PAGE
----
English Premier League side Tottenham on Tuesday denied claims they carried out an extensive surveillance operation during their unsuccessful bid for the 2012 Olympic stadium.
Margaret Ford, the head of the Olympic Park Legacy Board, the organisation which voted on the future of the stadium this year, had earlier claimed all 14 members of the board were spied on by Spurs.
"The club did not undertake, instruct or engage any party to conduct surveillance on any member of the OPLC Committee and we consider the making of this baseless accusation to be wholly inappropriate and irresponsible," Spurs said. "We totally reject the accusation in the strongest possible terms."
Spurs' denial came as police confirmed they had arrested a 29-year-old in connection with the allegations as officers carried out a series of searches at multiple addresses.
Ford earlier told London lawmakers that police were now investigating the claims following the acrimonious bidding process which saw West Ham pip Spurs for the right to move into the venue.
"The thing that I have learned in the last 12 months is that there has been all kinds of behaviour," Ford said.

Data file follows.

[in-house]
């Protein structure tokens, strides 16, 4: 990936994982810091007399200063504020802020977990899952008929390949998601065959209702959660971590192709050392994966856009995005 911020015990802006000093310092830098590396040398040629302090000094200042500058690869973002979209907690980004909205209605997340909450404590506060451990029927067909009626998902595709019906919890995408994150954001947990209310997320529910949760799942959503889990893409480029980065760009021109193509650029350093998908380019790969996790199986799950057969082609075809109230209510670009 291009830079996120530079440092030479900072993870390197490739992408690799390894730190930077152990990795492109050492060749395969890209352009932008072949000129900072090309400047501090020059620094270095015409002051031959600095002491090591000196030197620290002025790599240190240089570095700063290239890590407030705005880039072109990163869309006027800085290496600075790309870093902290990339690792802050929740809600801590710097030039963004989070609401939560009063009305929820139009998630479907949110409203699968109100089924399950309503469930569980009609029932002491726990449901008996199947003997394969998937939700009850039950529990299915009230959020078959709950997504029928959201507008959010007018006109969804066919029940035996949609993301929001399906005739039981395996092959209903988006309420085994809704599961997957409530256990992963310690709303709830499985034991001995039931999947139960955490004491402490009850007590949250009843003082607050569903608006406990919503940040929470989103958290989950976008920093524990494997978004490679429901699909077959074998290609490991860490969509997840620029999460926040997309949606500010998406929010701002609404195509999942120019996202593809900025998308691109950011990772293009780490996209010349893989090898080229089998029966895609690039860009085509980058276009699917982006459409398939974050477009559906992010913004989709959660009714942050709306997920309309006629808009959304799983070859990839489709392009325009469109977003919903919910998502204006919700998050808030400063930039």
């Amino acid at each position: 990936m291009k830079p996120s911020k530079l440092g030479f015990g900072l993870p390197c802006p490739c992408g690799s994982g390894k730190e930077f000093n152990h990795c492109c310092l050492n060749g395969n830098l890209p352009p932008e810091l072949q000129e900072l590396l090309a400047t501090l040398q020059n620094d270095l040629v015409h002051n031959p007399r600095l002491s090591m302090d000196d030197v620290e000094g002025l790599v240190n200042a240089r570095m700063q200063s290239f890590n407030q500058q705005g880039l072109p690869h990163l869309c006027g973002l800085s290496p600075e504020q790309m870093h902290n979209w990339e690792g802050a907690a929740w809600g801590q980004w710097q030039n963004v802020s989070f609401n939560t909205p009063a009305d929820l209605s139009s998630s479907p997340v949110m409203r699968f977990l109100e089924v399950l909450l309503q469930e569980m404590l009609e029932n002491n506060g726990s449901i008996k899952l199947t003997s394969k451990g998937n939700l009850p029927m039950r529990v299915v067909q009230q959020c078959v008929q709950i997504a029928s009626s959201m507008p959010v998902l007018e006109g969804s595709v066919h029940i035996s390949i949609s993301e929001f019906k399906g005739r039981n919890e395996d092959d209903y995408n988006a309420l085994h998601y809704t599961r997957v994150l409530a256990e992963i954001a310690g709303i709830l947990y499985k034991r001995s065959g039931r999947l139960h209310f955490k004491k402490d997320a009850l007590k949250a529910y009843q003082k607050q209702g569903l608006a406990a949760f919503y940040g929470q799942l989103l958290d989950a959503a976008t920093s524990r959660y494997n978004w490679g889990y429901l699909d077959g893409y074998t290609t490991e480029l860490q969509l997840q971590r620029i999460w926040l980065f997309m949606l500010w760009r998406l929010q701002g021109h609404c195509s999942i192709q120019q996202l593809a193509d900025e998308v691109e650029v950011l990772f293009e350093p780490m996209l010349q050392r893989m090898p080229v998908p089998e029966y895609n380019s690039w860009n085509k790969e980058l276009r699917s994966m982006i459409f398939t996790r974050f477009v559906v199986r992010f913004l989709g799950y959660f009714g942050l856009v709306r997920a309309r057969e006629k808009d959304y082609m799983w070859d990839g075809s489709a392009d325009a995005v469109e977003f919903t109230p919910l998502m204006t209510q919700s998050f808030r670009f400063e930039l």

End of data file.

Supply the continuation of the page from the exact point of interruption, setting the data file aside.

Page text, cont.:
"There has been legal challenges and people have stood behind it anonymously - all kinds of things have happened.
"My board were put under surveillance by Tottenham Hotspur and the chairman of Tottenham Hotspur felt confident enough to say that in the Sunday Times several months ago that all 14 members of my board were put under surveillance.
"The Metropolitan Police are now conducting an investigation into that surveillance.
"There has been all kinds of behaviour here that I could not have anticipated which, believe me, has not been pleasant in the last 12 months."
West Ham's deal with Newham Council to use the Olympic stadium collapsed last month amid mounting legal challenges.